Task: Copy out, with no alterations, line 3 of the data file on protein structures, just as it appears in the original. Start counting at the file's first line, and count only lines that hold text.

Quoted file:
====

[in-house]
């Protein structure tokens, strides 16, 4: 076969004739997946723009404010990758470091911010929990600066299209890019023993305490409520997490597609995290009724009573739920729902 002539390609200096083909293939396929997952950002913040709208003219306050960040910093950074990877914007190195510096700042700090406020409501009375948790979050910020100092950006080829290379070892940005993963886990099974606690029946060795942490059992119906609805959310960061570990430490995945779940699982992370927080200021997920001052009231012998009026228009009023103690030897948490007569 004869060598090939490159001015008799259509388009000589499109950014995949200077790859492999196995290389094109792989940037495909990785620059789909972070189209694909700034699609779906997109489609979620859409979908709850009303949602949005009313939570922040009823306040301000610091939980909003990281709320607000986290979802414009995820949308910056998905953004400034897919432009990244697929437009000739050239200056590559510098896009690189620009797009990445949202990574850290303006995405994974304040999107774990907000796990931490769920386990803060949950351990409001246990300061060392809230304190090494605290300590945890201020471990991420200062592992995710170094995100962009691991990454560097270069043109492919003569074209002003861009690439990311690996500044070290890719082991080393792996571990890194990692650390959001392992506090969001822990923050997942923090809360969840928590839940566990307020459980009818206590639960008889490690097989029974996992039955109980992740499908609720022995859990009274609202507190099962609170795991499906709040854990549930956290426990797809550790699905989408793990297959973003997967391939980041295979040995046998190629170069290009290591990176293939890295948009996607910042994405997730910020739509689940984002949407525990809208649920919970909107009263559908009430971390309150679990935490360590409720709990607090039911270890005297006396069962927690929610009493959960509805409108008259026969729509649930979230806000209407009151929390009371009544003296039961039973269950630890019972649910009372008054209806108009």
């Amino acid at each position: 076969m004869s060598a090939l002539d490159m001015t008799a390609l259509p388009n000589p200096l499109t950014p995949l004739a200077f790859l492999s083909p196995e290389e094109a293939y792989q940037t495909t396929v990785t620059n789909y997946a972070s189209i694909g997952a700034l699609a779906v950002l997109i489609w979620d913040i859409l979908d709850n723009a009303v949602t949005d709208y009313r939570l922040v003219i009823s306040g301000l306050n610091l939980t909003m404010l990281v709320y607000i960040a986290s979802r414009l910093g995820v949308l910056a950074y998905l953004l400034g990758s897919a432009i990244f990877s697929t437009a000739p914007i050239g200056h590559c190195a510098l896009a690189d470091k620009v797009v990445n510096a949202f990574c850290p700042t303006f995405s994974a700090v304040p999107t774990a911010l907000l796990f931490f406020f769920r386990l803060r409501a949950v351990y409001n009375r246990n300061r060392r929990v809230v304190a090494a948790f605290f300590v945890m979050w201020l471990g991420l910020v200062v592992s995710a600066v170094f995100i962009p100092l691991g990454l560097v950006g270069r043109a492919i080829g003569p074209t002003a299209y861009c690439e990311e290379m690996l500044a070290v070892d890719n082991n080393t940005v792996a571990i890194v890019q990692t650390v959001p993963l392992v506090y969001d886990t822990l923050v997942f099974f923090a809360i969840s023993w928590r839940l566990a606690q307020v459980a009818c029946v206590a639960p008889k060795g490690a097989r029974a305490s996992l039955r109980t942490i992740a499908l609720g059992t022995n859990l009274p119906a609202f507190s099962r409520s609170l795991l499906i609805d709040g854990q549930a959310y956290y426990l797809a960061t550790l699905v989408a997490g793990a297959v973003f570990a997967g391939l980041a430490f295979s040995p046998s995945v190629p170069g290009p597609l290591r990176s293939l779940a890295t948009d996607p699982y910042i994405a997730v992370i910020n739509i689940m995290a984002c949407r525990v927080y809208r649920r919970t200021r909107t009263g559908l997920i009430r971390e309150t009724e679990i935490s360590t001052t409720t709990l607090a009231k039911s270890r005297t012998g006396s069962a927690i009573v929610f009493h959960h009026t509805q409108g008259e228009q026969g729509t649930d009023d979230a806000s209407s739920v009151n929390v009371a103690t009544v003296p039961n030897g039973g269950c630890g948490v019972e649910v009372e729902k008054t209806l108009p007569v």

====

């Amino acid at each position: 076969m004869s060598a090939l002539d490159m001015t008799a390609l259509p388009n000589p200096l499109t950014p995949l004739a200077f790859l492999s083909p196995e290389e094109a293939y792989q940037t495909t396929v990785t620059n789909y997946a972070s189209i694909g997952a700034l699609a779906v950002l997109i489609w979620d913040i859409l979908d709850n723009a009303v949602t949005d709208y009313r939570l922040v003219i009823s306040g301000l306050n610091l939980t909003m404010l990281v709320y607000i960040a986290s979802r414009l910093g995820v949308l910056a950074y998905l953004l400034g990758s897919a432009i990244f990877s697929t437009a000739p914007i050239g200056h590559c190195a510098l896009a690189d470091k620009v797009v990445n510096a949202f990574c850290p700042t303006f995405s994974a700090v304040p999107t774990a911010l907000l796990f931490f406020f769920r386990l803060r409501a949950v351990y409001n009375r246990n300061r060392r929990v809230v304190a090494a948790f605290f300590v945890m979050w201020l471990g991420l910020v200062v592992s995710a600066v170094f995100i962009p100092l691991g990454l560097v950006g270069r043109a492919i080829g003569p074209t002003a299209y861009c690439e990311e290379m690996l500044a070290v070892d890719n082991n080393t940005v792996a571990i890194v890019q990692t650390v959001p993963l392992v506090y969001d886990t822990l923050v997942f099974f923090a809360i969840s023993w928590r839940l566990a606690q307020v459980a009818c029946v206590a639960p008889k060795g490690a097989r029974a305490s996992l039955r109980t942490i992740a499908l609720g059992t022995n859990l009274p119906a609202f507190s099962r409520s609170l795991l499906i609805d709040g854990q549930a959310y956290y426990l797809a960061t550790l699905v989408a997490g793990a297959v973003f570990a997967g391939l980041a430490f295979s040995p046998s995945v190629p170069g290009p597609l290591r990176s293939l779940a890295t948009d996607p699982y910042i994405a997730v992370i910020n739509i689940m995290a984002c949407r525990v927080y809208r649920r919970t200021r909107t009263g559908l997920i009430r971390e309150t009724e679990i935490s360590t001052t409720t709990l607090a009231k039911s270890r005297t012998g006396s069962a927690i009573v929610f009493h959960h009026t509805q409108g008259e228009q026969g729509t649930d009023d979230a806000s209407s739920v009151n929390v009371a103690t009544v003296p039961n030897g039973g269950c630890g948490v019972e649910v009372e729902k008054t209806l108009p007569v």